Virginia Lawyers Weekly

Seven new defendants and $4 million were added Friday to the Front Royal-Warren County Economic Development Authority’s civil lawsuit that alleges a series of embezzlements and financial misappropriations during the tenure Jennifer McDonald, the authority’s former executive director. Two of McDonald’s family members, her husband Samuel D. North and her mother Linda Hassenplug, were added to the lawsuit. Little Rugratz Daycare LLC, which is registered to Hassenplug, was another new defendant, along with former EDA administrative assistant Michelle “Missy” Henry and former B&G Goods store owner William Lambert.  The lawsuit states that Henry’s duties at the EDA included the “review and retention of” EDA records and she “breached her duty" by "either deliberately or negligently [failing] to detect and report the variety of frauds and schemes undertaken” by McDonald. It adds that Henry is believed to have “benefited from these acts.”
The Northern Virginia Daily


stories of national interest

The Georgia secretary of state’s office acknowledged Thursday that a vendor had improperly redacted a purchasing document detailing security features of the state’s new $107 million voting system. The unredacted 143-page document was posted on the secretary of state’s website Thursday. The document, which explains “high level security” of the state’s new voting check-in iPads, doesn’t compromise the integrity of the system, according to the secretary of state’s office. The document was made public “in the spirit of good governance and transparency” after the secretary of state’s office was alerted about the redactions, said Deputy Secretary of State Jordan Fuchs.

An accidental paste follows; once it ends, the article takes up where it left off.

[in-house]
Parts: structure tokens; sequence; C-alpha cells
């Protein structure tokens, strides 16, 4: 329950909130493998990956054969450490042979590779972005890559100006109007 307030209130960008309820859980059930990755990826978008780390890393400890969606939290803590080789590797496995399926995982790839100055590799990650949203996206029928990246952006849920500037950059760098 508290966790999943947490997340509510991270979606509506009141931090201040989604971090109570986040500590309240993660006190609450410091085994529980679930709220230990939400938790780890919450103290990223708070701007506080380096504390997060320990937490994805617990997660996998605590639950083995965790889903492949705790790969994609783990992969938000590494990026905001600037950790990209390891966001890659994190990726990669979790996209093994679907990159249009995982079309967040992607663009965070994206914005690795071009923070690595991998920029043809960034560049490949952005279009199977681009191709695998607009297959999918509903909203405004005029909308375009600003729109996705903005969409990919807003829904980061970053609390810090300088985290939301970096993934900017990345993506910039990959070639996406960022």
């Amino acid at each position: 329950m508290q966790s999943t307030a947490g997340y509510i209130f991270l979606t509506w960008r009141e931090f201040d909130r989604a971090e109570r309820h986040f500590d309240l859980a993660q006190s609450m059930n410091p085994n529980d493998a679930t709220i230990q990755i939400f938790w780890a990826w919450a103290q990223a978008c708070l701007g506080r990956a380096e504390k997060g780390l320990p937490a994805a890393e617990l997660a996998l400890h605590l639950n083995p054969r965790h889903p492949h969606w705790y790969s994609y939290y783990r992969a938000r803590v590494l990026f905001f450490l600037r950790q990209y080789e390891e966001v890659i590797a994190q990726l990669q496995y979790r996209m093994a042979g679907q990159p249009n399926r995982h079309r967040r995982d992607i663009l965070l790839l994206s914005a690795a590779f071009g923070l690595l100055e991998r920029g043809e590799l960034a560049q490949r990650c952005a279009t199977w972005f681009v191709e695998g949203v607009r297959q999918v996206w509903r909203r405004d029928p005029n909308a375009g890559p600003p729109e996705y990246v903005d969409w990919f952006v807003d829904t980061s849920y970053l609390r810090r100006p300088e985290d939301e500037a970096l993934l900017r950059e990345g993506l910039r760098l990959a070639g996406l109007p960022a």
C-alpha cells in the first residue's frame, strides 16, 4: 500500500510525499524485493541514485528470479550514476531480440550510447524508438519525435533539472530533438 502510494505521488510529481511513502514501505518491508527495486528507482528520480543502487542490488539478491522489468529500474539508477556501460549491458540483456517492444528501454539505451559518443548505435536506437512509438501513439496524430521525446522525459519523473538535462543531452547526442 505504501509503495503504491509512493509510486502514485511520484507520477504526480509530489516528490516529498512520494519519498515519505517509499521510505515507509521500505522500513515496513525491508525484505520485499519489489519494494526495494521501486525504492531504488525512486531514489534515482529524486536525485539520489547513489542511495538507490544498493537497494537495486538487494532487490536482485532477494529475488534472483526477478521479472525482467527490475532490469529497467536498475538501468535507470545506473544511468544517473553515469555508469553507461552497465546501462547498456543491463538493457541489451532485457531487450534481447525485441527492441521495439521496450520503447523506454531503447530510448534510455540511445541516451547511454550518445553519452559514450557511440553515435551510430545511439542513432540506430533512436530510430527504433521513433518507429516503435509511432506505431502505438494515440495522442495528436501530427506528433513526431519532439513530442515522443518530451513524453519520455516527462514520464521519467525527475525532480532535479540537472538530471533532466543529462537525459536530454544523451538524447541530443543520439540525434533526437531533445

The press office for Colorado’s liberal Democratic governor, Jared Polis, is facing criticism after asking two small-town newspapers to take down an online news story reported by what it calls a biased news organization affiliated with the conservative Koch family. The Kiowa County Press in Eads and The Chronicle-News in Trinidad refused Polis spokesman Conor Cahill’s request this month to “unpublish” the story, a straightforward account about a new state office dedicated to the future of labor that Chicago-based The Center Square wrote. Cahill didn’t ask for a correction but objected to the group’s affiliations and said the story should run in the opinion section. The request stunned those who work at the papers, which increasingly rely on content supplied by startups such as The Center Square as they and other legacy news media have cut staff.
AP News